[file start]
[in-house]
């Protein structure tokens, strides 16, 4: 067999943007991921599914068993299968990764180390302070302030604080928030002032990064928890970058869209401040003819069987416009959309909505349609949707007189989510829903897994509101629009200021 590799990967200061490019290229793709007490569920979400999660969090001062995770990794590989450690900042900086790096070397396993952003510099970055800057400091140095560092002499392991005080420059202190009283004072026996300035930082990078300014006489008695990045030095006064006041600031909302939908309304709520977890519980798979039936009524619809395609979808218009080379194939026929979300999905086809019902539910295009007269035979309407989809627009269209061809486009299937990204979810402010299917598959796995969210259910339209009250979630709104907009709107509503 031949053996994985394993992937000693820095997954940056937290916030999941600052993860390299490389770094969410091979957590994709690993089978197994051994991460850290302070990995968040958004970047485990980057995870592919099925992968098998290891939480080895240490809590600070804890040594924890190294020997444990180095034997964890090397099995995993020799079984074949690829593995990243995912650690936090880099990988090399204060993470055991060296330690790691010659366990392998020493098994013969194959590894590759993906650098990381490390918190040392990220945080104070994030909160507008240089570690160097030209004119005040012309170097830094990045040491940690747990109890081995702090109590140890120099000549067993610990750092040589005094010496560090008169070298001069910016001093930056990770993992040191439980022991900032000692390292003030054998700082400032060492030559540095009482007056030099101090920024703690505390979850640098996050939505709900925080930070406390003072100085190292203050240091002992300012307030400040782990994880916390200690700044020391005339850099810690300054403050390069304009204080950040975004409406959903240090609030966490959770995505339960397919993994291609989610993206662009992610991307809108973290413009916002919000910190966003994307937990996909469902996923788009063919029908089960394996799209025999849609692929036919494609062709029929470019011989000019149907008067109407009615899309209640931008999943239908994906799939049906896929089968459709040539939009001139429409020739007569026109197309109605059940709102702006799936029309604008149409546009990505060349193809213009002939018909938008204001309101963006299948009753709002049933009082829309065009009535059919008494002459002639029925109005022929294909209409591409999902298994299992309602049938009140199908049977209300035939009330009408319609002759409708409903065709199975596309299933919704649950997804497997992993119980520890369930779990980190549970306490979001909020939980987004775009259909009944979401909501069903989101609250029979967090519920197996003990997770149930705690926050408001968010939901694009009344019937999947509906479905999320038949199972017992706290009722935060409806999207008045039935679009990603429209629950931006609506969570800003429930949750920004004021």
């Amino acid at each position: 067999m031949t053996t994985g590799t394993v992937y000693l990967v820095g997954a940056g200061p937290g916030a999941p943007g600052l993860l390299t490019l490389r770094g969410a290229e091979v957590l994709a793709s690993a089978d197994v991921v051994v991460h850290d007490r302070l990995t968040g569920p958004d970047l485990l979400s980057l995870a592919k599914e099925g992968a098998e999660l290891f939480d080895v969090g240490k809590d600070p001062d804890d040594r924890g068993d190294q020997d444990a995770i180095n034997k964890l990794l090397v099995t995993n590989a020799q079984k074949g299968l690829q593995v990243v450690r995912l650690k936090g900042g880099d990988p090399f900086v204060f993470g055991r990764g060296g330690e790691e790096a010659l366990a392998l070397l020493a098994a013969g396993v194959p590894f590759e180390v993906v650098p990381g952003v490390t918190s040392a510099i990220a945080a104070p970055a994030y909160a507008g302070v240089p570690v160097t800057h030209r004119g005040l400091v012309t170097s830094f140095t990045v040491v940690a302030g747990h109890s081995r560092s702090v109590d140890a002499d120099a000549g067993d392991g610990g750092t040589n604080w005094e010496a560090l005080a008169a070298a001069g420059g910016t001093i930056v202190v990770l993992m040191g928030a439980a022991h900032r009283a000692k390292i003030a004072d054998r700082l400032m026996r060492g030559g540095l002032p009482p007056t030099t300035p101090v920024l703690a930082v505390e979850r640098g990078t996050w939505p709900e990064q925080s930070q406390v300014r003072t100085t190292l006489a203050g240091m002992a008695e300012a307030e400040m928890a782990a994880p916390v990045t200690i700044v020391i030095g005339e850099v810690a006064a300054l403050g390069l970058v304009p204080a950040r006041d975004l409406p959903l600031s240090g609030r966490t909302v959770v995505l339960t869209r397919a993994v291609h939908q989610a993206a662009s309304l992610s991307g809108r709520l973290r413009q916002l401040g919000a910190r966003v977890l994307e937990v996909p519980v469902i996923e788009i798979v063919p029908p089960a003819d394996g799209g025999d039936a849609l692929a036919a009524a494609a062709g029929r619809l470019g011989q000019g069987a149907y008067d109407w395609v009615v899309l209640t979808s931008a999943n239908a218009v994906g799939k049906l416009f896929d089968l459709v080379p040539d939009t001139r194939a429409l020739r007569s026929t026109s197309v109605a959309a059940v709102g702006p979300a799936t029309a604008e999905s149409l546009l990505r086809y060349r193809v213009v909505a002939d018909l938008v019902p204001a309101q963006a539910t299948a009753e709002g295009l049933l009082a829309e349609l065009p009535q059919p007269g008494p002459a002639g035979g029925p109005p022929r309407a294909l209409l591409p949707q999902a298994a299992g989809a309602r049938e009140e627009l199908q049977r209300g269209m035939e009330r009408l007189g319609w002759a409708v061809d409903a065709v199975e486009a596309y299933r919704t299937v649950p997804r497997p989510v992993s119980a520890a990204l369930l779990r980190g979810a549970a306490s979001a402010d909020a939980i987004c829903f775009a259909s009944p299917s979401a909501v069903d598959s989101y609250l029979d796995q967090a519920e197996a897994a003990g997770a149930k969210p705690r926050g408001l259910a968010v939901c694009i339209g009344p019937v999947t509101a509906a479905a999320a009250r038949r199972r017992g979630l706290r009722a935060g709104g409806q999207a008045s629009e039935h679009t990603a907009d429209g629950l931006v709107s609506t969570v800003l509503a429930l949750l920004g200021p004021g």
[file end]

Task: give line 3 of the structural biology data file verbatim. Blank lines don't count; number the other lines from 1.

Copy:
């Amino acid at each position: 067999m031949t053996t994985g590799t394993v992937y000693l990967v820095g997954a940056g200061p937290g916030a999941p943007g600052l993860l390299t490019l490389r770094g969410a290229e091979v957590l994709a793709s690993a089978d197994v991921v051994v991460h850290d007490r302070l990995t968040g569920p958004d970047l485990l979400s980057l995870a592919k599914e099925g992968a098998e999660l290891f939480d080895v969090g240490k809590d600070p001062d804890d040594r924890g068993d190294q020997d444990a995770i180095n034997k964890l990794l090397v099995t995993n590989a020799q079984k074949g299968l690829q593995v990243v450690r995912l650690k936090g900042g880099d990988p090399f900086v204060f993470g055991r990764g060296g330690e790691e790096a010659l366990a392998l070397l020493a098994a013969g396993v194959p590894f590759e180390v993906v650098p990381g952003v490390t918190s040392a510099i990220a945080a104070p970055a994030y909160a507008g302070v240089p570690v160097t800057h030209r004119g005040l400091v012309t170097s830094f140095t990045v040491v940690a302030g747990h109890s081995r560092s702090v109590d140890a002499d120099a000549g067993d392991g610990g750092t040589n604080w005094e010496a560090l005080a008169a070298a001069g420059g910016t001093i930056v202190v990770l993992m040191g928030a439980a022991h900032r009283a000692k390292i003030a004072d054998r700082l400032m026996r060492g030559g540095l002032p009482p007056t030099t300035p101090v920024l703690a930082v505390e979850r640098g990078t996050w939505p709900e990064q925080s930070q406390v300014r003072t100085t190292l006489a203050g240091m002992a008695e300012a307030e400040m928890a782990a994880p916390v990045t200690i700044v020391i030095g005339e850099v810690a006064a300054l403050g390069l970058v304009p204080a950040r006041d975004l409406p959903l600031s240090g609030r966490t909302v959770v995505l339960t869209r397919a993994v291609h939908q989610a993206a662009s309304l992610s991307g809108r709520l973290r413009q916002l401040g919000a910190r966003v977890l994307e937990v996909p519980v469902i996923e788009i798979v063919p029908p089960a003819d394996g799209g025999d039936a849609l692929a036919a009524a494609a062709g029929r619809l470019g011989q000019g069987a149907y008067d109407w395609v009615v899309l209640t979808s931008a999943n239908a218009v994906g799939k049906l416009f896929d089968l459709v080379p040539d939009t001139r194939a429409l020739r007569s026929t026109s197309v109605a959309a059940v709102g702006p979300a799936t029309a604008e999905s149409l546009l990505r086809y060349r193809v213009v909505a002939d018909l938008v019902p204001a309101q963006a539910t299948a009753e709002g295009l049933l009082a829309e349609l065009p009535q059919p007269g008494p002459a002639g035979g029925p109005p022929r309407a294909l209409l591409p949707q999902a298994a299992g989809a309602r049938e009140e627009l199908q049977r209300g269209m035939e009330r009408l007189g319609w002759a409708v061809d409903a065709v199975e486009a596309y299933r919704t299937v649950p997804r497997p989510v992993s119980a520890a990204l369930l779990r980190g979810a549970a306490s979001a402010d909020a939980i987004c829903f775009a259909s009944p299917s979401a909501v069903d598959s989101y609250l029979d796995q967090a519920e197996a897994a003990g997770a149930k969210p705690r926050g408001l259910a968010v939901c694009i339209g009344p019937v999947t509101a509906a479905a999320a009250r038949r199972r017992g979630l706290r009722a935060g709104g409806q999207a008045s629009e039935h679009t990603a907009d429209g629950l931006v709107s609506t969570v800003l509503a429930l949750l920004g200021p004021g």